Patricia is the author of 25 published novels, past president of international writers group Novelists, Inc., and instigator of www.AWritersWork.com, where published authors sell e-books directly to readers.
Her books -- cited by reviewers for vivid characterization – have topped best-seller lists and won awards. She has spoken about writing from Honolulu to Washington, D.C., including being a guest-speaker at the Smithsonian Institute.
Patricia received BA and MSJ degrees from Northwestern University. She was a sports writer (Rockford, Ill.), assistant sports editor (Charlotte, N.C.) and -- for 20-plus years -- an editor at the Washington Post. Now writing full-time, Patricia lives in Northern Kentucky.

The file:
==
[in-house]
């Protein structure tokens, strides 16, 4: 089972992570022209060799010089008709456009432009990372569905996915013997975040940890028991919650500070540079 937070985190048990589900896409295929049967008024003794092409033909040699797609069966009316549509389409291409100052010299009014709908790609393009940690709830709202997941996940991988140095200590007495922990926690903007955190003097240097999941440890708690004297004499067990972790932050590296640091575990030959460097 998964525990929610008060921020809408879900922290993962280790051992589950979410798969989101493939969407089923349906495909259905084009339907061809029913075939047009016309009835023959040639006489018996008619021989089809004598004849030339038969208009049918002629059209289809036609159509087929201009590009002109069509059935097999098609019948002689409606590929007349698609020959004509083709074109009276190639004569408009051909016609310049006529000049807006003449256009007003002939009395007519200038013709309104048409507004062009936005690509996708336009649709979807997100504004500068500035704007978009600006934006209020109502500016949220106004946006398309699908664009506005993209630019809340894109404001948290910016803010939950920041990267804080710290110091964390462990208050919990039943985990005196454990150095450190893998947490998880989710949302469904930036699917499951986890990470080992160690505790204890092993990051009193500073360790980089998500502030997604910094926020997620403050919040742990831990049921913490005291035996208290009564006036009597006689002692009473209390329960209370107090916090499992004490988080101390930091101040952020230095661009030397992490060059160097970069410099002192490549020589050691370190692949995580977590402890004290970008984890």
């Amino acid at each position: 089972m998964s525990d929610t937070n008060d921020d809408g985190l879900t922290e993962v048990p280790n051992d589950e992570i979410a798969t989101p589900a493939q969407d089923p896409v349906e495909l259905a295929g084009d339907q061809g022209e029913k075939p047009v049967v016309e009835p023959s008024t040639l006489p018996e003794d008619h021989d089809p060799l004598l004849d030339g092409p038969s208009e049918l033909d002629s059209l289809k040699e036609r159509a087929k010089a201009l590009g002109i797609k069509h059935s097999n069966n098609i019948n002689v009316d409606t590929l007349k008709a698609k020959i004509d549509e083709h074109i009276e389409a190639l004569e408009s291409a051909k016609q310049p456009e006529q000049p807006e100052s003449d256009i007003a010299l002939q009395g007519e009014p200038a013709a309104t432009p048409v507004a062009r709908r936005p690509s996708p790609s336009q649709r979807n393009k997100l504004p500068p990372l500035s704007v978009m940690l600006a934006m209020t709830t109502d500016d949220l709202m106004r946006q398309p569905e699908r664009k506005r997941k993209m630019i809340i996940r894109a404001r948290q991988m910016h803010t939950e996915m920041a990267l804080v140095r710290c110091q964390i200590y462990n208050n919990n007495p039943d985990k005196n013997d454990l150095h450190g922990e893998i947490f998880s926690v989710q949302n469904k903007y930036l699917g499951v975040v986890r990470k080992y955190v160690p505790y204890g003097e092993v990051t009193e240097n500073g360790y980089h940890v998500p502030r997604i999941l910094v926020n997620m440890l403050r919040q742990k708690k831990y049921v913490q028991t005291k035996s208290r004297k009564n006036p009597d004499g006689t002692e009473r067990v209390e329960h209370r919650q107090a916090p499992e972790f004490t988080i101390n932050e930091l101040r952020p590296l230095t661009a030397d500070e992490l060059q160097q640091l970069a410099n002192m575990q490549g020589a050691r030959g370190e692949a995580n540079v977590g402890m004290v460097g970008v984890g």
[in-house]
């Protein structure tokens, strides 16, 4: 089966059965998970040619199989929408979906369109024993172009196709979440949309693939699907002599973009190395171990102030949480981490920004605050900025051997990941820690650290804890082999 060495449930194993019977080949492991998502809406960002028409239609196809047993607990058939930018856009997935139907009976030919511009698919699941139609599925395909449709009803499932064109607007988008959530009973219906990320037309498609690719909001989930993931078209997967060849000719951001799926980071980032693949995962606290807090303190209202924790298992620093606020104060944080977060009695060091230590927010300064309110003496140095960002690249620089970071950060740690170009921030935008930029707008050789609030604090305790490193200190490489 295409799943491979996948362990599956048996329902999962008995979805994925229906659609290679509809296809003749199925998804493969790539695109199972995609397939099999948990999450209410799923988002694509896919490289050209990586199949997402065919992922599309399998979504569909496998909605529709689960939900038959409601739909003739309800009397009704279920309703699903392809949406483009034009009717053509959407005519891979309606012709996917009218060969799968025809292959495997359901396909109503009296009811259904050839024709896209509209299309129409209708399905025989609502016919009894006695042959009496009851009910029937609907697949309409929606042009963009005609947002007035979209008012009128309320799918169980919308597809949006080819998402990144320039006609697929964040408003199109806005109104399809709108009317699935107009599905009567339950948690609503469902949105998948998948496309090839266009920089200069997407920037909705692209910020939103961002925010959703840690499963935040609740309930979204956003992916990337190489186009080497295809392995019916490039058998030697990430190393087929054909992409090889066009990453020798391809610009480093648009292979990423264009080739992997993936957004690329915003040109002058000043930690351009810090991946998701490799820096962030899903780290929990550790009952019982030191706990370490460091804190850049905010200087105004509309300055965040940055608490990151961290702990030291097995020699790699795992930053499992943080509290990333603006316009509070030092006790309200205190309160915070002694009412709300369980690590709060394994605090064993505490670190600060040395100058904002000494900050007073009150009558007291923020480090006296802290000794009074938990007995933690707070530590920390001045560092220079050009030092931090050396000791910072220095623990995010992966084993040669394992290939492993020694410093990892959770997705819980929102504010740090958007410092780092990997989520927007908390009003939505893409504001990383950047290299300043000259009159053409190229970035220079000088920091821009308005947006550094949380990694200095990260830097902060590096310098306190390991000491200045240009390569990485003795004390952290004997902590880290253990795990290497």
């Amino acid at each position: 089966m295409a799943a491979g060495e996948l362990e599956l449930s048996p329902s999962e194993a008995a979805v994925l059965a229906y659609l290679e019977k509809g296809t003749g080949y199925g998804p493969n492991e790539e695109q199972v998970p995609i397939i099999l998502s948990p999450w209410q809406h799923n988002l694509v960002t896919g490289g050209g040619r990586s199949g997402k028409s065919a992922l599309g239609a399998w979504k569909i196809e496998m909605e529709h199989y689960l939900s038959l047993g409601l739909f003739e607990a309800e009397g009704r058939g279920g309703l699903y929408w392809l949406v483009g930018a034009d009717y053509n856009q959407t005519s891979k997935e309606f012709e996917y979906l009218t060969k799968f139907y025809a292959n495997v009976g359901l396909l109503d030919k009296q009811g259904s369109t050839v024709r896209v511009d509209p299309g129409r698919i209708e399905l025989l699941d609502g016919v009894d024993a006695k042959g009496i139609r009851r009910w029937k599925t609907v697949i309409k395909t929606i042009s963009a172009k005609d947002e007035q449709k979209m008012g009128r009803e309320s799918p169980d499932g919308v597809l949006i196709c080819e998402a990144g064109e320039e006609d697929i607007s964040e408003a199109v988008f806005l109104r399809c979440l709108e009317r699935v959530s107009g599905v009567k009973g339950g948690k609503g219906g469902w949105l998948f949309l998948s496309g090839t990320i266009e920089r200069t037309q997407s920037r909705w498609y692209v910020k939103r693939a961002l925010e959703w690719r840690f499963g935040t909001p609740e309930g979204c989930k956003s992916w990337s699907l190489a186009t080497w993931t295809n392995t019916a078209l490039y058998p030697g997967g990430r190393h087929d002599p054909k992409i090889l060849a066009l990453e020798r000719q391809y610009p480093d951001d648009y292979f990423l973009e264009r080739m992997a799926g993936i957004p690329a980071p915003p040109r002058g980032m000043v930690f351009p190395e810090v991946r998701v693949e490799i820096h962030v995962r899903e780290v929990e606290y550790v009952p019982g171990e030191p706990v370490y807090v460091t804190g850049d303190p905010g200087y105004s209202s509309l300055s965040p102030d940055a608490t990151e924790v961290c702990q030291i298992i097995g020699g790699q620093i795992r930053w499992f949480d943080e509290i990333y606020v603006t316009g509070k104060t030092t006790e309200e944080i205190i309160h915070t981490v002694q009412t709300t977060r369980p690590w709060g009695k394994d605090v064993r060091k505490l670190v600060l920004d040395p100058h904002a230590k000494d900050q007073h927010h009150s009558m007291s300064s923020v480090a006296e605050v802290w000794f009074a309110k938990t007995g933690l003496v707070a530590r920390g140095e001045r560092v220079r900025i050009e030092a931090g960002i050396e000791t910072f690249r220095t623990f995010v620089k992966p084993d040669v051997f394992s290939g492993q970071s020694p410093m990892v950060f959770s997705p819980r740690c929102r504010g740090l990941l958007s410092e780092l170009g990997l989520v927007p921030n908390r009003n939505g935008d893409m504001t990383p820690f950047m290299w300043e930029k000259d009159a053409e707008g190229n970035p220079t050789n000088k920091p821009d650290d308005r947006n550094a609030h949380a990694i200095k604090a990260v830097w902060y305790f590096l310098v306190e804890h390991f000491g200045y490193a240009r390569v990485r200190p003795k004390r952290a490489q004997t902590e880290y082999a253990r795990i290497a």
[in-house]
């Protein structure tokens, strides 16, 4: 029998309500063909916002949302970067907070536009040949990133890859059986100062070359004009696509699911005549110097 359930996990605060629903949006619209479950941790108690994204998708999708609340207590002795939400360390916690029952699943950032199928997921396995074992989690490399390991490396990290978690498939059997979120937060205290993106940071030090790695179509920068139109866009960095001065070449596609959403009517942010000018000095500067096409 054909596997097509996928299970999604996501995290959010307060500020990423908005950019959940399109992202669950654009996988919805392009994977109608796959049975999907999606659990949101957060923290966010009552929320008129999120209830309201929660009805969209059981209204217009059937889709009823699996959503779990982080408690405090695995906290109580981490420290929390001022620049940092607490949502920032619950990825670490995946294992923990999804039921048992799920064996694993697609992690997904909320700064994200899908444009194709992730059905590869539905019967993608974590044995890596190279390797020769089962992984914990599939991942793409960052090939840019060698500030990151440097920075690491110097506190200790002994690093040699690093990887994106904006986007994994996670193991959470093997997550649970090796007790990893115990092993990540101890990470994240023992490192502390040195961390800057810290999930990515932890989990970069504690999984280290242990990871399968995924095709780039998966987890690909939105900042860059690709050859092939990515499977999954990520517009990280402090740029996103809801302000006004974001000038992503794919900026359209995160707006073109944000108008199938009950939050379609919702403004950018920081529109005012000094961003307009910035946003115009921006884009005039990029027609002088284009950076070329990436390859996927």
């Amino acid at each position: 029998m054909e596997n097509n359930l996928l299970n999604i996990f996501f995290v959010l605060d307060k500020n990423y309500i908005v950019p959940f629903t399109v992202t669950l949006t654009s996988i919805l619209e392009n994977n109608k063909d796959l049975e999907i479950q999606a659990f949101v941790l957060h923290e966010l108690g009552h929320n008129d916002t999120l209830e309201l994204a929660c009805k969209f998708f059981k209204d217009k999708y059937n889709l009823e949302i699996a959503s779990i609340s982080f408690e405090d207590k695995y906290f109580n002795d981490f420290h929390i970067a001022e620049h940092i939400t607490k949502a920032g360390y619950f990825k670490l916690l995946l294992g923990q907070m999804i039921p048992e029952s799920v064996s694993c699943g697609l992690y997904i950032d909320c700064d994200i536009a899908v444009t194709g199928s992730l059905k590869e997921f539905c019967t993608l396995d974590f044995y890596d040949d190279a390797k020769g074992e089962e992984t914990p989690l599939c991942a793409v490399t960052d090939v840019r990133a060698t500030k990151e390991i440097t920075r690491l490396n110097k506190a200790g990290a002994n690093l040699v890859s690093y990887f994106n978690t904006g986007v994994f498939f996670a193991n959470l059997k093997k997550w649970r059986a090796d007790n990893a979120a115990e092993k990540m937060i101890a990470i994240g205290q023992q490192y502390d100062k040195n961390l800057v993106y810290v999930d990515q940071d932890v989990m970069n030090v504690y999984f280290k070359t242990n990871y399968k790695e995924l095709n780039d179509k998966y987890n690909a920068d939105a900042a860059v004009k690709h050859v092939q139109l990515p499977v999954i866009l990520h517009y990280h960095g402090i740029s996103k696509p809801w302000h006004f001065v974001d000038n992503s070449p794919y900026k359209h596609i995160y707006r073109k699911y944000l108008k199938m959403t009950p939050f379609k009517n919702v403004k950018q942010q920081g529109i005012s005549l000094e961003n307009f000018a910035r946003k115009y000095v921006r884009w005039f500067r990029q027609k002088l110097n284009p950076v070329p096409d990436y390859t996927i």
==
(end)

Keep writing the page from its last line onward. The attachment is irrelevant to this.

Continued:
This member has not published any books.
on April 13, 2011
A mystery that adds up
Don’t let the math scare you. Yes, the sleuth is a Mathematics professor, who leads a team of some of the best young minds in mathematics. And, yes, there are math jokes and even one young character signing the names of famous mathematicians. In fact the insight into that world and mindset adds greatly to The Freshman Murders.
From palindromes to linguistics to astrology to higher mathematics, the clues challenge the reader. They’re considerably less challenging for genius professor, consultant and sleuth Josh Rosemont, although he and his cohorts still must try to jump from what the clues mean to what they might predict, as they struggle to bring down a corporate villain in a court case and to stop a murderer of freshman girls on their college campus.
The threads of these two cases and their investigations intertwine and loop and tangle. Like a set of Russian nesting dolls with layer after layer after layer of puzzles – what more could a mystery lover want? Unless it’s an intriguing case of characters, led by Josh, his ex-cop-now-anthropology-professor wife Carmela and the international protégés they collect.